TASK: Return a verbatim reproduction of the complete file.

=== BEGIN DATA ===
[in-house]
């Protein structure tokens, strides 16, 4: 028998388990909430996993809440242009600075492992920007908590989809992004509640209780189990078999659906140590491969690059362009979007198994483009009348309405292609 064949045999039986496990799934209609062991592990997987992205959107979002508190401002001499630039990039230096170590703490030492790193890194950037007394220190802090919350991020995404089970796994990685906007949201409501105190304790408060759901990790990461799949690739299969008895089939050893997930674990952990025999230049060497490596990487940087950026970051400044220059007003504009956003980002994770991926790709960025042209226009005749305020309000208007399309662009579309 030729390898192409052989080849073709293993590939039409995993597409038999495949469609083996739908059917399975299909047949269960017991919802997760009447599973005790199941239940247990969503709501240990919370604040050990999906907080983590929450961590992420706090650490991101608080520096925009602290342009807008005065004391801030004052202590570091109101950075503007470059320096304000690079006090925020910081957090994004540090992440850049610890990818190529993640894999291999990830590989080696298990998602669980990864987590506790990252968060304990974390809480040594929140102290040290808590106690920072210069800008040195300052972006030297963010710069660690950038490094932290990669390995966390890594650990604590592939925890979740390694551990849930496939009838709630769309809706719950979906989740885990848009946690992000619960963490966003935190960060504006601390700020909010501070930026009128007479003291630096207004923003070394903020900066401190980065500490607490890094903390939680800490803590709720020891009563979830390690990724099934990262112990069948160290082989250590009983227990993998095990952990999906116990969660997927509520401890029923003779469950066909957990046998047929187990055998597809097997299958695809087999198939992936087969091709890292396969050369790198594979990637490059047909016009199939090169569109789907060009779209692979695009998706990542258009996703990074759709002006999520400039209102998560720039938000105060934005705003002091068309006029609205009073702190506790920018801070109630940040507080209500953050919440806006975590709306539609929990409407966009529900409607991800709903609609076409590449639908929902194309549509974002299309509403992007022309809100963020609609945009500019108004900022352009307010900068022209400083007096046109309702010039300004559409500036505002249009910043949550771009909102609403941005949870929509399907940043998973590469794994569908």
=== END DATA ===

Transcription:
[in-house]
């Protein structure tokens, strides 16, 4: 028998388990909430996993809440242009600075492992920007908590989809992004509640209780189990078999659906140590491969690059362009979007198994483009009348309405292609 064949045999039986496990799934209609062991592990997987992205959107979002508190401002001499630039990039230096170590703490030492790193890194950037007394220190802090919350991020995404089970796994990685906007949201409501105190304790408060759901990790990461799949690739299969008895089939050893997930674990952990025999230049060497490596990487940087950026970051400044220059007003504009956003980002994770991926790709960025042209226009005749305020309000208007399309662009579309 030729390898192409052989080849073709293993590939039409995993597409038999495949469609083996739908059917399975299909047949269960017991919802997760009447599973005790199941239940247990969503709501240990919370604040050990999906907080983590929450961590992420706090650490991101608080520096925009602290342009807008005065004391801030004052202590570091109101950075503007470059320096304000690079006090925020910081957090994004540090992440850049610890990818190529993640894999291999990830590989080696298990998602669980990864987590506790990252968060304990974390809480040594929140102290040290808590106690920072210069800008040195300052972006030297963010710069660690950038490094932290990669390995966390890594650990604590592939925890979740390694551990849930496939009838709630769309809706719950979906989740885990848009946690992000619960963490966003935190960060504006601390700020909010501070930026009128007479003291630096207004923003070394903020900066401190980065500490607490890094903390939680800490803590709720020891009563979830390690990724099934990262112990069948160290082989250590009983227990993998095990952990999906116990969660997927509520401890029923003779469950066909957990046998047929187990055998597809097997299958695809087999198939992936087969091709890292396969050369790198594979990637490059047909016009199939090169569109789907060009779209692979695009998706990542258009996703990074759709002006999520400039209102998560720039938000105060934005705003002091068309006029609205009073702190506790920018801070109630940040507080209500953050919440806006975590709306539609929990409407966009529900409607991800709903609609076409590449639908929902194309549509974002299309509403992007022309809100963020609609945009500019108004900022352009307010900068022209400083007096046109309702010039300004559409500036505002249009910043949550771009909102609403941005949870929509399907940043998973590469794994569908």